The problem with Kerry is that he is too tall. The Democratic Underground says he is six foot seven and wears padding in his shoes to look taller, but like so many things with him – rumored cosmetic surgery in the old days and the botox rumors when he one day suddenly showed up looking like Spock in the midst of the 2004 campaign – nobody really knows for sure. He looks down at the joyful horde beneath and there is something in him that wants to take part; wants to join in the fun with the real people. So there he is with the hippies, dressed in his old army clothes on the Dick Cavett Show condemning the war in Vietnam, or throwing his medals back at the Pentagon, or up on stage with John Lennon in Lennon’s brief anti-war stage. But he looks frightened of Lennon and Lennon ignores him completely. Then there he is with his army colors, a military hero, marching in the parade. But certain veterans look askance. There is always ambiguity. He is never what he seems. He can never find himself.

Today he wants to be a movie producer. But on June 25, the Federal Election Commission failed to reach a decision on his request to use $300,000 from his campaign funds to invest in a documentary. Kerry wants to produce a movie tentatively titled Keeping Faith about injured Iraq war veterans.

Kerry’s own claims to heroism are also plagued with ambiguity. But the bigger problem here in how we remember war. We remember World War II in the Alfred Eisenstaedt photograph of a sailor kissing a nurse in Time’s Square on V-J Day, the photograph masterfully composed around the sailor’s huge hand in the center.

When we recall WW II in that picture we remember victory. We remember Vietnam in a picture of Tom Cruise sitting crippled in a wheel chair. When we recall the Vietnam War we remember breakage.

The truth is, we lost that second one, and that is why the black flags are flying from every flag pole in every town in America. I’d like to see them come down. Always charmed and pixilated by us Boston Irish, sympathetic to us Little People who willingly serve, Kerry’s documentary will have us waving another black flag from the flag pole. Victims again. Like in Vietnam. Another subset of the exploited to be patronized.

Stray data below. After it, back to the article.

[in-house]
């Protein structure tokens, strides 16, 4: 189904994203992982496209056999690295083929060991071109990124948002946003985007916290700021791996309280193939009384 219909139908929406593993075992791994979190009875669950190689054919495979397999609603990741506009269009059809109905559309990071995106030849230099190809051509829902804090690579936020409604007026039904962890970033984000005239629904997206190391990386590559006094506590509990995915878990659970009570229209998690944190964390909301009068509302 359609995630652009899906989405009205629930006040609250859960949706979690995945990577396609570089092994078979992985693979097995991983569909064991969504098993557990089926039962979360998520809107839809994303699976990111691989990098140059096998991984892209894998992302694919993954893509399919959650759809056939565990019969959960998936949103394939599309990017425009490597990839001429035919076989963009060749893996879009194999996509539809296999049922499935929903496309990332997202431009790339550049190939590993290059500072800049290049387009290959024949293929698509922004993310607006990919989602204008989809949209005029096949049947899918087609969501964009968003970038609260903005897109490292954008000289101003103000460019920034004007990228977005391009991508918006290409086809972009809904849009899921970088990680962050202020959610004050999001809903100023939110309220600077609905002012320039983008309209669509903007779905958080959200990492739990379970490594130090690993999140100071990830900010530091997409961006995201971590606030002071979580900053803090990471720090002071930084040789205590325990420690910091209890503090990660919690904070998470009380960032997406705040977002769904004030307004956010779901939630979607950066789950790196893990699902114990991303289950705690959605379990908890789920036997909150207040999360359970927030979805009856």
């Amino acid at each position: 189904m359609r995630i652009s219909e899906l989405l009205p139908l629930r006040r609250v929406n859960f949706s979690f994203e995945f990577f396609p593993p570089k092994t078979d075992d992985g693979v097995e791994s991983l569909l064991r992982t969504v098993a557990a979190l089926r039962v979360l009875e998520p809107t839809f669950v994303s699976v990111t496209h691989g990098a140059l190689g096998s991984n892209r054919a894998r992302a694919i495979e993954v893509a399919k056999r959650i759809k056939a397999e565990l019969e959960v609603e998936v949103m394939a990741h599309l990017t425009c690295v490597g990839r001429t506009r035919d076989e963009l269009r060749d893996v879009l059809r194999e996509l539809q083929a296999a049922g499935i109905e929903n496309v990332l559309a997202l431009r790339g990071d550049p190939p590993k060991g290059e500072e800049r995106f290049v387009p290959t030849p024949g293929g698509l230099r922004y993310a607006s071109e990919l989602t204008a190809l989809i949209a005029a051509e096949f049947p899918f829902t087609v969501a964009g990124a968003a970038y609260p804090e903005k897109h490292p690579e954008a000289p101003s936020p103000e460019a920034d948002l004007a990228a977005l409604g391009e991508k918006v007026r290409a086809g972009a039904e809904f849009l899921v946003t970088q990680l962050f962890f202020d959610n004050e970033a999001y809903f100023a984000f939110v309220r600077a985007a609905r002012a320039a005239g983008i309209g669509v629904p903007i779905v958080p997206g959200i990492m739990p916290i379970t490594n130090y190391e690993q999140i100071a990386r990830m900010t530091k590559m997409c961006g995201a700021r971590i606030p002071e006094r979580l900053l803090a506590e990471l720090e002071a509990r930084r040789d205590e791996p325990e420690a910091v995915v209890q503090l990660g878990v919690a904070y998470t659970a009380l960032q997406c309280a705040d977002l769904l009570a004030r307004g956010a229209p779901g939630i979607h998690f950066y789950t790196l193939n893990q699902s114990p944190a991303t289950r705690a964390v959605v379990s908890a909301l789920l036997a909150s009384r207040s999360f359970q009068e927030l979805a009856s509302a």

It is a kind of persona madness that leads one to believe that because he is clever at one thing like science, as Einstein was, then he must have good ideas about world politics as well. Or because he his well regarded as a politician in Boston then he must be a good film producer as well.

Kerry is not Tom Hanks, not Ron Howard, not a perfect master like Joel Schumacher or Steven Spielberg. I certainly cannot speak for Iraq combat veterans but I would not want Kerry divining memory of my war. Because such images give form to the future.

I would however, like to see maybe a commission, starting with Tammy Duckworth and including Jim Webb, the Senator from Virginia and a few others from both parties. Maybe Wes Clark and John McCain can do co-chair. For my part, I would like to see the Iraq veteran rise up and take the initiative, leave the wheel chair behind, and soldier forth on his own character and initiative as Clark did. Before she and he are exploited and manipulated for political purpose and gain by some politician.

Let the Iraq veterans chose their own Elders. Because although Homeland Security chief Janet Napolitano sees them and has identified veterans as potential terrorists, it is they and possibly they alone who will bring us to the American future. ‘Twas ever thus.